Terje’s mix on CD 1 is composed almost entirely of his own remixes. It’s a decent mix that’s certainly worth a listen or four but it isn’t in the same league as the DJs who do this kind of thing for a living. The meat of Remaster of the Universe is the compilation of Terje’s remixes on the second disc. On the basis of what he gives us here, Terje doesn’t have the musical depth of Lindstrom nor the timbral breadth of Prins Thomas but within his narrower range of ability he produces first-rate remixes. Almost every track on the disc is a winner and more than a few are recognized as classics of the genre.
Listeners who like space disco/nu Balearic/nu disco or the music of Lindstrom or Prins Thomas will almost certainly enjoy Remaster of the Universe. If you’re unfamilair with these names or genre labels but like music that rides a compelling groove into laid-back bliss, check Remaster of the Universe out.
Terje’s remix of Rogue Cat’s “Magic Journey”
In the world of dance music, Walter Gibbons’ reputation is an all or none kind of thing: People either revere him as an immensely talented and creative pioneer of both live turntable-based mixing and studio remixing or they’ve never heard of him. I’m guessing most people fall into the latter group which is a shame because the people in the former group have it right. Walter Gibbons was a monster.
Gibbons became widely known in the very early days of the underground dance scene in New York when he became one of the regular DJs at Galaxy 21. He was exceptional at extending breaks and beat matching records and could handle the turntables with a precision that rivaled Grandmaster Flash. Galaxy 21 was an after-hours joint and Gibbons became the DJ the other DJs went to see when their gigs ended.
Ken Cayre, one of the owners of the foundational disco label Salsoul Records, heard Gibbons mix two recordings of Double Exposure’s “Ten Percent” during one of Gibbons’ sets and asked him if he could do the same thing in the studio. Gibbins said no problem and Cayre asked him to make a remix for Salsoul. Cayre gave Gibbons three hours in the studio to do it. In those three hours Gibbons extended the album version of the song by almost three minutes and gave Salsoul a remix that outsold the original by two to one and was widely seen as opening record company eyes to the fact that remixes could provide a lucrative revenue stream.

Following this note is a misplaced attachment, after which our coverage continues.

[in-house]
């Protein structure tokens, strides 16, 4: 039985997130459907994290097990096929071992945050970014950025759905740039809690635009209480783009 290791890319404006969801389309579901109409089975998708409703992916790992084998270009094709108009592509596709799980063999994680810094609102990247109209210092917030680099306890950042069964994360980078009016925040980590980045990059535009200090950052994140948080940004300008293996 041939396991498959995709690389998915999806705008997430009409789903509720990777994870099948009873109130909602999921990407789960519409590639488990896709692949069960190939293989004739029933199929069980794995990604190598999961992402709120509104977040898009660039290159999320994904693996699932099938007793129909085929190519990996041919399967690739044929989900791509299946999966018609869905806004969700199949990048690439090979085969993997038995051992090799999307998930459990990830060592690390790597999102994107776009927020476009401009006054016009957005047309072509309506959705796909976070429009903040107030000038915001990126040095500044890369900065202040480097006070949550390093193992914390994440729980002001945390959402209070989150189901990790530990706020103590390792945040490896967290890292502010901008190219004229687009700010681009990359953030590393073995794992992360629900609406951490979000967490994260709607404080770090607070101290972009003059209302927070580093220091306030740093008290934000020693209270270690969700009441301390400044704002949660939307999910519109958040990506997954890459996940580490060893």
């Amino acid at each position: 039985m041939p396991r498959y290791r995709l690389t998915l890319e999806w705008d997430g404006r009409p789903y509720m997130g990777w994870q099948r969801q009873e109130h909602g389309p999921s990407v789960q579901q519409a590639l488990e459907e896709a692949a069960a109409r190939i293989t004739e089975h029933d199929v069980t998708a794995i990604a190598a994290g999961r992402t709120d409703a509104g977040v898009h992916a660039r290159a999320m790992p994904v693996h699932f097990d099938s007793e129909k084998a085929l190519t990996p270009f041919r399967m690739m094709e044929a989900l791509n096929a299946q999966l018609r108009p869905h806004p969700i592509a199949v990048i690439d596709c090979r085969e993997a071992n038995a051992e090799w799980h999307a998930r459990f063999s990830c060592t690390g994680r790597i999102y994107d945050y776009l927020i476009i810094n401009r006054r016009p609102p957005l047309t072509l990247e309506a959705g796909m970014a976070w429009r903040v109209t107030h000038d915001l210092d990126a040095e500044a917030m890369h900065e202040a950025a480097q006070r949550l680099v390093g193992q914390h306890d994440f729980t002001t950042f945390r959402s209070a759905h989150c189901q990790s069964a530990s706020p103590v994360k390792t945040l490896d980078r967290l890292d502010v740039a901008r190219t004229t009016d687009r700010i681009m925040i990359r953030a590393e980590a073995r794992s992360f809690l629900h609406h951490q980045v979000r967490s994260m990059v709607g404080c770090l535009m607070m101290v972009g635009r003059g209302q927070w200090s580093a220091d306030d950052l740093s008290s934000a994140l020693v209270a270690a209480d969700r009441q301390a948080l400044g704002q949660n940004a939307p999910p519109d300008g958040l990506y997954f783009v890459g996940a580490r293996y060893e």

As Gibbons’ life as a studio remixer grew, his career as a live DJ waned. His career in the studio would soon follow. A good deal of his professional downslide was due to Gibbons’ personality and his approach to music. Gibbons was a creative and original artist who focused on the quality of the music he was making to the exclusion of what anyone else wanted to hear. As a result, he was often way out in front of the curve making music that many in the dance audience weren’t ready to listen to. “Set it Off”, the first release from a label Gibbons partially owned, is a good example. It combined elements of early hip-hop and contemporary dance music in ways neither audience was prepared for. When first played in clubs it would clear the dance floor. However, DJs who heard the value of the track made it a regular part of their mix and audiences came to demand it once they became familiar with it.
Gibbons was an intensely focused man and when his interest in the Bible and Christianity turned to zealotry, he became very difficult to work with in the studio. He refused to work on songs that contained lyrics that he didn’t find uplifting or that celebrated what he saw as the degrading and promiscuous side of homosexuality. He was intolerant of other’s views and given to delivering sermons in the studio. Working with him became more trouble than it was worth. Gibbons spent the last weeks of his life living in a YMCA in New York. He died of complications from AIDS in 1994. He was 38.
The core of Gibbons’ musical talent lay in his exquisite understanding of and appreciation for rhythm and percussion. That talent is on display throughout the 14 tracks on Jungle Music‘s 2 discs. The first disc focuses on his early mixes for labels like Salsoul and includes remixes of tracks by Gladys Knight, the Salsoul Orchestra and Bettiye Lavette among others. Some of this material may sound like standard disco remix fare until you realize that when Gibbons built these tracks, there was no standard disco fare. He was making the mold that so many others would use.